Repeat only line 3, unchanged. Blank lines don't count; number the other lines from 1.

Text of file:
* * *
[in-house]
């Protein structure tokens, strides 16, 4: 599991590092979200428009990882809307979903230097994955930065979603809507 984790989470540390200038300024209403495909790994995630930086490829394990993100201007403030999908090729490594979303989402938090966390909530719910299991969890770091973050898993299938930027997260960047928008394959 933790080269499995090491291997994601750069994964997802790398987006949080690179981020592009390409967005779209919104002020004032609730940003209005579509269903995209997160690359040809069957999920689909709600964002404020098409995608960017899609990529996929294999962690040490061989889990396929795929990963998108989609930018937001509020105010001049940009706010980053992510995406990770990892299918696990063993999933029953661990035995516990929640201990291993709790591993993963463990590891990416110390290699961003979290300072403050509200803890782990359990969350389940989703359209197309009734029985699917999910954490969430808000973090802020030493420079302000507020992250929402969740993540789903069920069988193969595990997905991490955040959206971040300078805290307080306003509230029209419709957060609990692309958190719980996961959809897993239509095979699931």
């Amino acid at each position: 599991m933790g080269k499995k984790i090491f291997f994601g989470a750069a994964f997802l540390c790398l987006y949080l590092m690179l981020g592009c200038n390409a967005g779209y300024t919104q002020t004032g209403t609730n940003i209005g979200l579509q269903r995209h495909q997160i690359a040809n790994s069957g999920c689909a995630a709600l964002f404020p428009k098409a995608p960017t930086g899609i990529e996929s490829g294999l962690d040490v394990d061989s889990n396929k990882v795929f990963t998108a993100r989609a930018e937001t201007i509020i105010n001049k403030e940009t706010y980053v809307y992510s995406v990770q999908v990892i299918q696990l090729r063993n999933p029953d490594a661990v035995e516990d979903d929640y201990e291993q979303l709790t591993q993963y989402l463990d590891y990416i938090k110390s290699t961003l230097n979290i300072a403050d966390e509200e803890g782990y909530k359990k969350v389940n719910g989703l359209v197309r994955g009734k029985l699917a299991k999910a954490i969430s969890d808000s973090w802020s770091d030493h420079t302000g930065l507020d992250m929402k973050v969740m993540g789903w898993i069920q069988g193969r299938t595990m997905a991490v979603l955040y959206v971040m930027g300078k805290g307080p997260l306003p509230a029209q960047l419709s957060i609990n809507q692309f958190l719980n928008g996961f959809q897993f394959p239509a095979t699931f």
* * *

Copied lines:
């Amino acid at each position: 599991m933790g080269k499995k984790i090491f291997f994601g989470a750069a994964f997802l540390c790398l987006y949080l590092m690179l981020g592009c200038n390409a967005g779209y300024t919104q002020t004032g209403t609730n940003i209005g979200l579509q269903r995209h495909q997160i690359a040809n790994s069957g999920c689909a995630a709600l964002f404020p428009k098409a995608p960017t930086g899609i990529e996929s490829g294999l962690d040490v394990d061989s889990n396929k990882v795929f990963t998108a993100r989609a930018e937001t201007i509020i105010n001049k403030e940009t706010y980053v809307y992510s995406v990770q999908v990892i299918q696990l090729r063993n999933p029953d490594a661990v035995e516990d979903d929640y201990e291993q979303l709790t591993q993963y989402l463990d590891y990416i938090k110390s290699t961003l230097n979290i300072a403050d966390e509200e803890g782990y909530k359990k969350v389940n719910g989703l359209v197309r994955g009734k029985l699917a299991k999910a954490i969430s969890d808000s973090w802020s770091d030493h420079t302000g930065l507020d992250m929402k973050v969740m993540g789903w898993i069920q069988g193969r299938t595990m997905a991490v979603l955040y959206v971040m930027g300078k805290g307080p997260l306003p509230a029209q960047l419709s957060i609990n809507q692309f958190l719980n928008g996961f959809q897993f394959p239509a095979t699931f």